TARGET EARTH, with its bargain basement dangers, made for a neat Saturday matinee if you were about six years old back when sf-fodder was a TV staple on weekends. Shot in seven days for $85,000, this knuckleheaded nugget came out in 1954 to contend with other homicide-by-3rd-party affairs in a year rife with robots: Gog threatened Richard Egan and Tobor the Great went haywire. They’d been preceded in ’53 by the immortal Robot Monster and the unsung The Twonky, and would soon be followed by the neato ‘Robby’ from Forbidden Planet and The Invisible Boy, as well as the less-friendly Kronos. Cool or clunky, all those clankers owed a debt to the chilling ‘Gort’ of 1951’s classic The Day The Earth Stood Still.
Los Angeles has been evacuated after an attack from an alien robot army. A handful of people missed it. ‘Frank’ (Richard Denning) had been knocked cold in a robbery. ‘Nora’ (Kathleen Crowley) awakens after botching a suicide attempt by not using enough pills (an odd element to inject in a movie best-used to keep kids from bothering you for an hour and a quarter—“Mom and Dad are taking a nap. Just enjoy the movie and don’t answer the door or phone”). Love-boids ‘Vicki’ (Virginia Grey) and ‘Jim’ (Richard Reeves) have been swilling champagne all night in a deserted bar (someone at least is using common sense). Banding together to play hide & seek from the alien army (represented by one robot), they’re joined by vicious punk ‘Davis (Robert Roark), because having imminent annihilation from Venus isn’t sufficient threat, so bring in a nut with a gun. ‘Authorities’ have pegged Venus as the aggressor planet, because its “atmosphere is conducive to life” (news to anyone over five).
During the monster-crawling 50s, Denning was second only to John Agar when it came to fighting mankind’s enemies, be they Earth-spawned or Space-borne, serving tersely in Creature From The Black Lagoon, Unknown Island, Day The World Ended, Creature With The Atom Brain and The Black Scorpion. Hot number Kathleen Crowley mostly worked on TV, usually as a ‘guest siren’: here she’s outfitted to emphasize her figure more than the relative seriousness of imminent doom. Capable vet Virginia Grey puts a brave face on the material, and those bemused by bit player trivia will note that this was one of the only times in 226 credits that tough-looking Richard Reeves got to play a decent fella.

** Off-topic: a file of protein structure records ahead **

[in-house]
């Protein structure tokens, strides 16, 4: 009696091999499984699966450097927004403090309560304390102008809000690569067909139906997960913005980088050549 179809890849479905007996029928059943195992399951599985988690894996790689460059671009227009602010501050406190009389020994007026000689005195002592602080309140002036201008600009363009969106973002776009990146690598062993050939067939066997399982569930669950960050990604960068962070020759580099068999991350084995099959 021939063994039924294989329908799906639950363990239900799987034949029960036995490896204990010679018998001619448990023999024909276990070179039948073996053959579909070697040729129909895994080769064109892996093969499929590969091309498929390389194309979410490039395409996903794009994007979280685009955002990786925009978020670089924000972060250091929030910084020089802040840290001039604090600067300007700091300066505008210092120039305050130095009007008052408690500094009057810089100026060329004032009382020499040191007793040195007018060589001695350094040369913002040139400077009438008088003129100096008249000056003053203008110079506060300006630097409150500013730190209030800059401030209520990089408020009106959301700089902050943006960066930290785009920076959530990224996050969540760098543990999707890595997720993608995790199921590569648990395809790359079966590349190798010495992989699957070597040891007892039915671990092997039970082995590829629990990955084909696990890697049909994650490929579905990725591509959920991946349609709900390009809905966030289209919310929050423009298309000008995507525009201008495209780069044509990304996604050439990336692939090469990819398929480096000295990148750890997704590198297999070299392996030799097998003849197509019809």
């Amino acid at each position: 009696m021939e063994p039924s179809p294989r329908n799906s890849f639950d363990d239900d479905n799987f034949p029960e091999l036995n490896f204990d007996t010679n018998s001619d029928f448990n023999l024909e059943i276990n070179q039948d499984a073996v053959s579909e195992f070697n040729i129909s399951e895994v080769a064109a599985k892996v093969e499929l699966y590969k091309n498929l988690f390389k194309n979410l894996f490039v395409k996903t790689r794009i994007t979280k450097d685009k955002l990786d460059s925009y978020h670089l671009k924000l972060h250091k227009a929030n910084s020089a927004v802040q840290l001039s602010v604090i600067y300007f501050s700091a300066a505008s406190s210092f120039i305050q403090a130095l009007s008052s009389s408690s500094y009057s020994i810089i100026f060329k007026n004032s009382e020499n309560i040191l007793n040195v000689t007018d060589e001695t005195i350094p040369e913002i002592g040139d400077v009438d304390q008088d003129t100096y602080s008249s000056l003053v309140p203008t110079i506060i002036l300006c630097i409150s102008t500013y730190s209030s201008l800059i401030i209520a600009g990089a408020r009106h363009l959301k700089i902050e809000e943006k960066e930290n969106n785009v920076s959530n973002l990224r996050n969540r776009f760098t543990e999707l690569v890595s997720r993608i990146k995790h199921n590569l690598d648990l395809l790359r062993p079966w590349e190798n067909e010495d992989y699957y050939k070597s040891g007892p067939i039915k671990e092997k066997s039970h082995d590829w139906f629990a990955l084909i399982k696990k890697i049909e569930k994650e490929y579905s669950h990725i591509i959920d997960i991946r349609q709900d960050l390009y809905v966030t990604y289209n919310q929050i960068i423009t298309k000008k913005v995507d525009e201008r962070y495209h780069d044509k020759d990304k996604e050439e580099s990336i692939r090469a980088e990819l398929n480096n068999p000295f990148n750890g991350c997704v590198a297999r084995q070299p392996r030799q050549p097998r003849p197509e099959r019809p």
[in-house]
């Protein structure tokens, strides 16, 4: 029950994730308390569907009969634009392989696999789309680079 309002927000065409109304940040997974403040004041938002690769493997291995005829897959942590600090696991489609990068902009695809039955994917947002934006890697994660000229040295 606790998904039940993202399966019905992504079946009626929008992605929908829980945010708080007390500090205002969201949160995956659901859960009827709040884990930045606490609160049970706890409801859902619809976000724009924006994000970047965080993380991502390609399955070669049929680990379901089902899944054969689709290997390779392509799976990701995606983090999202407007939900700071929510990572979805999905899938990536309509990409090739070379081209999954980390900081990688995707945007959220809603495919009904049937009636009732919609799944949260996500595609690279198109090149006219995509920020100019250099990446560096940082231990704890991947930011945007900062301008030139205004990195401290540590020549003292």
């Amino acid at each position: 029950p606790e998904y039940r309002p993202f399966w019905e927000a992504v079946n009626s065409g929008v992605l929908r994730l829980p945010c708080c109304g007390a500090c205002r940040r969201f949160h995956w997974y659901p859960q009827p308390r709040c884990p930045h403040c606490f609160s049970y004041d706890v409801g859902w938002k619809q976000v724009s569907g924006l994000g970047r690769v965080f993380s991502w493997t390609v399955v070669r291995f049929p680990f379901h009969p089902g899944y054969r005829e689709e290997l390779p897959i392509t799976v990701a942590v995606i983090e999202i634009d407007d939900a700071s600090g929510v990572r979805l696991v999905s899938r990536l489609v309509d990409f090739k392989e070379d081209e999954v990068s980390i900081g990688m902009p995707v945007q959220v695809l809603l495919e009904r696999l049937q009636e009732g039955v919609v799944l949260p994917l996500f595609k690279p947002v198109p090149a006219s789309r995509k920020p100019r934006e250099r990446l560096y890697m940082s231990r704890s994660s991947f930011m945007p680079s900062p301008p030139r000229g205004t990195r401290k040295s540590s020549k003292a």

Back to their nemesis—like the great Gort, here the party crasher from another world uses a handy “cathode ray tube” to zap pesky earthlings. But Gort’s sleekness was in a movie that had an actual budget: this walking oven is effectively a live-action cartoon. The death ray beams from an upended wastebasket atop linebacker shoulders on a triangle torso with a cheerleader waist, stovepipe arms with pincher hands, tottering forward on legs stolen from a drainage system, capped by a steel jock. The robot was inhabited by a hardy fellow named Steve Calvert, who did gigs like this while moonlighting from being a bartender at Ciro’s on Sunset Strip, where presumably someone pitched him the job while they were drinking-thinking up “science terms” for the script. “A Five-Martini Production.”
The screenplay by James H. Nicholson, Wyott Ordung (love that name!), and William Raynor (it took three people to write this?) does offer Denning a gallant moment: after chasing Castle down an alley, he tells her “Take it easy. I’m not going to hurt you“, whereupon he seizes her by the shoulders and slaps her, adding “That’s more like it. Now calm down!”
Directed (“Okay, Dick–look scared, move boxes around, light a Lucky”) by Sherman A. Rose. On the budget, producer Herman Cohen leveled with posterity: “We had to invade the city of Los Angeles with one robot.”
With Whit Bissell, admirably serious while mouthing the scientific explanations, and Arthur Space, clenching jaw attentively as the aptly named ‘General Wood’. 75 minutes.